Faith, Prayer, & Promises

Does anyone else wonder about this verse? Mark 11:24 “Whatever you ask in prayer, believe that you have received it, and it will be yours.”

After receiving a “no” answer to my many prayers during each of my pregnancies, verses like this make me trip up in wondering how to understand Jesus’ promise. But recently I was greatly encouraged by reading this article that speaks about faith in regards to answers to prayer. And it brought clarity to my heart on how to understand this verse in Mark. I hope it can be a blessing to your heart as well, whatever you are walking through.

By pastor John Piper: “George Müller (1805–1898) provided for thousands of orphans by means of the “faith principle” — which meant he would look to God and never directly ask another person for money. Nor did he ever borrow money — for anything. He was renown for peaceful trust in God’s provision, even when a deadline loomed and food was short.

On this faith principle, he raised £110,000 to build five orphan houses that accommodated 2,050 orphans. In his lifetime he cared for 10,024 orphans. By his example, he inspired others to embrace orphan care, including Charles Spurgeon, who said, “The God who answers by orphanages, let him be Lord!”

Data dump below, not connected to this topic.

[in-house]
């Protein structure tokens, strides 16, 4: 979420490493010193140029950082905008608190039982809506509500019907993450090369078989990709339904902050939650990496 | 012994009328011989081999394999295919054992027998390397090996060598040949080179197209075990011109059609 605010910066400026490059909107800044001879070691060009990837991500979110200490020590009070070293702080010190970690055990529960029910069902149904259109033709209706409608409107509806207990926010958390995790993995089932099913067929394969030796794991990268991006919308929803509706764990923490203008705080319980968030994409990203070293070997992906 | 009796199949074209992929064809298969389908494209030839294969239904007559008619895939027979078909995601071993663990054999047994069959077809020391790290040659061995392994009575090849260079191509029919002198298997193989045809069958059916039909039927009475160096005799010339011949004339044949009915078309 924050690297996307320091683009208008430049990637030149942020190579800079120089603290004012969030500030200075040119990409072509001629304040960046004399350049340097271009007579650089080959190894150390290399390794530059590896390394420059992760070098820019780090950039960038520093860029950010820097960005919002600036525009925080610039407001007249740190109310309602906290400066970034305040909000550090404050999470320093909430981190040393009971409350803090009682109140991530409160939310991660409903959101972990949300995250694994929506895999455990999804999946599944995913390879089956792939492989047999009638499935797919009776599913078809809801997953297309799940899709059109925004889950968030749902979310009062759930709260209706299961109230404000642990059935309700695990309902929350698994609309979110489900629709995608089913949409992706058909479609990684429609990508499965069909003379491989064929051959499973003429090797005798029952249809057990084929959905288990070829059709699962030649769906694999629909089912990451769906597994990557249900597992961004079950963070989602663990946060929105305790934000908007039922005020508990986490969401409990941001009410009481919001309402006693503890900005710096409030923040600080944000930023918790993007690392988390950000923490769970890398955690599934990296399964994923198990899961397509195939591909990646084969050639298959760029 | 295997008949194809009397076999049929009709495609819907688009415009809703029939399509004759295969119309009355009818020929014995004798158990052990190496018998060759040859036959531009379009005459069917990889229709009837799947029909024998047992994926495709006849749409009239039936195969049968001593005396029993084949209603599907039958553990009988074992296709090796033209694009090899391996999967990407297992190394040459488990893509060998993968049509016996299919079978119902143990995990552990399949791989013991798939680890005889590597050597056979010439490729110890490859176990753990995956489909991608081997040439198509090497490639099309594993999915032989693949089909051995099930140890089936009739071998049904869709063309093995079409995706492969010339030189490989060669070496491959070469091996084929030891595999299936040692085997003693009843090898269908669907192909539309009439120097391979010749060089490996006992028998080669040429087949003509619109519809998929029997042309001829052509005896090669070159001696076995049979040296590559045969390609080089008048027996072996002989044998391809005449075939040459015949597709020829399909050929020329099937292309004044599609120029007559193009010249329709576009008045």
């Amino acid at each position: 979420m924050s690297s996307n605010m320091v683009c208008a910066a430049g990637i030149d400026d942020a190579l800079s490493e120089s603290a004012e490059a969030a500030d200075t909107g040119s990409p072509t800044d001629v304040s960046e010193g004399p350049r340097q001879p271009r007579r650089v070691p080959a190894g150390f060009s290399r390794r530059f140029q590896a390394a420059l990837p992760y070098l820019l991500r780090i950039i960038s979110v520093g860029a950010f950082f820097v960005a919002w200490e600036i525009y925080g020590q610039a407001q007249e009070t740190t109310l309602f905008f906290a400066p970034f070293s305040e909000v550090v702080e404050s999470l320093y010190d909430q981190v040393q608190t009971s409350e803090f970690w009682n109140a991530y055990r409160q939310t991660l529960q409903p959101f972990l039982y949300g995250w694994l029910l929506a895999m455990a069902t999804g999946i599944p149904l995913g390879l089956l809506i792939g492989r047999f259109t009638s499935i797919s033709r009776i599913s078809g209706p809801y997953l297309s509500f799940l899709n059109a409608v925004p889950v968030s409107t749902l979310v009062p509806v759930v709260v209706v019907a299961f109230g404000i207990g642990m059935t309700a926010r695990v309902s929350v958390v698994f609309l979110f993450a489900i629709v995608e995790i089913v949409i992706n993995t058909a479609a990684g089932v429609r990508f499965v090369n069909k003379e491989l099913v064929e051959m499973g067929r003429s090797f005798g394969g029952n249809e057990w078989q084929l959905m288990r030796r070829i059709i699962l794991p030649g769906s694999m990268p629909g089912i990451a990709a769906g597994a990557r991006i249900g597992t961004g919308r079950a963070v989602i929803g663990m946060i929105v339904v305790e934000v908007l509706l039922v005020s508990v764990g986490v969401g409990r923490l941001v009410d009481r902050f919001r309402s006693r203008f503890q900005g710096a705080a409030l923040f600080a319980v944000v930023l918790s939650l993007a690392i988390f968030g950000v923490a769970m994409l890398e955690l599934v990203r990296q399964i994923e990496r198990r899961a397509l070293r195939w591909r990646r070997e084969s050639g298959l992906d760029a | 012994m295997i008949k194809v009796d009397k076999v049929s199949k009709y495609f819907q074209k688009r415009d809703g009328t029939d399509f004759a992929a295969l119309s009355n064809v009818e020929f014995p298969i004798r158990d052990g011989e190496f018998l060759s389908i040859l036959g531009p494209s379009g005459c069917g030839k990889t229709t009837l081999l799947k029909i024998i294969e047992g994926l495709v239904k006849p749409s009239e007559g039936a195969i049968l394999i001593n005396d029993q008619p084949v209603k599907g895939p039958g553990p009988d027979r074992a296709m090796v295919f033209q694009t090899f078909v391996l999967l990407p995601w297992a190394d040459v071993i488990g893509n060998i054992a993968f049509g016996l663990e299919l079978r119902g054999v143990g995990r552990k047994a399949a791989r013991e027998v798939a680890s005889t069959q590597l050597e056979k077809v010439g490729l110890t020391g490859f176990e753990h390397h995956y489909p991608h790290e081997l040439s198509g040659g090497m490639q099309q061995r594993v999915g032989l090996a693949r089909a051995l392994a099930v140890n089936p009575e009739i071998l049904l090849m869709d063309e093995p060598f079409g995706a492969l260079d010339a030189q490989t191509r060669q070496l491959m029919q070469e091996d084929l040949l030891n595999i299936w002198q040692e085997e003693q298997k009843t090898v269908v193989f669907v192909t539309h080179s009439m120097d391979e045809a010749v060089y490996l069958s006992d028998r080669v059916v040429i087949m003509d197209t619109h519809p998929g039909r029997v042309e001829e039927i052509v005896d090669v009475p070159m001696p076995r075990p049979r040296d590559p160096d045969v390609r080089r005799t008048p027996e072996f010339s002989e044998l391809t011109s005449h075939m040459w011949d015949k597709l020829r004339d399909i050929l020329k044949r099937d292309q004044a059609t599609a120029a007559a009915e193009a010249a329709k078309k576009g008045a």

It Was Not the Gift of Faith

Nevertheless, Müller was adamant that he did not have the gift of faith. What did he mean, and why should we be thankful?…” Read the rest here: George Mueller Did Not Have the Gift of Faith- Thankfully

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And here is another article by pastor Colin Smith that is also extremely helpful:

“Let me paint a picture of a heart-breaking situation I have seen many times: A loved one is diagnosed with a serious illness, so the family and friends of this person begin to pray. Over time the sickness gets worse, and someone says, “If only we had enough faith, we could move the hand of God, and the answer would be given.”

There’s an increasing sense that life and death lay in the hands of those who pray. Faith is no longer a matter of trusting God. It’s about convincing ourselves that the outcome we’re asking for is going to happen.

And if the outcome doesn’t go our way, we blame ourselves: “If I had greater faith, he would still be alive.” That’s a crushing burden. Or we resent God: “If God really cared, if he ever listened, my loved one would still be here.” This too is a crushing burden.

Either way we have put ourselves in the place of God, and whenever we try to take the place of God, we take on a burden that not one of us are able to bear.” … Read the rest here: What Does It Mean To Pray With Faith?

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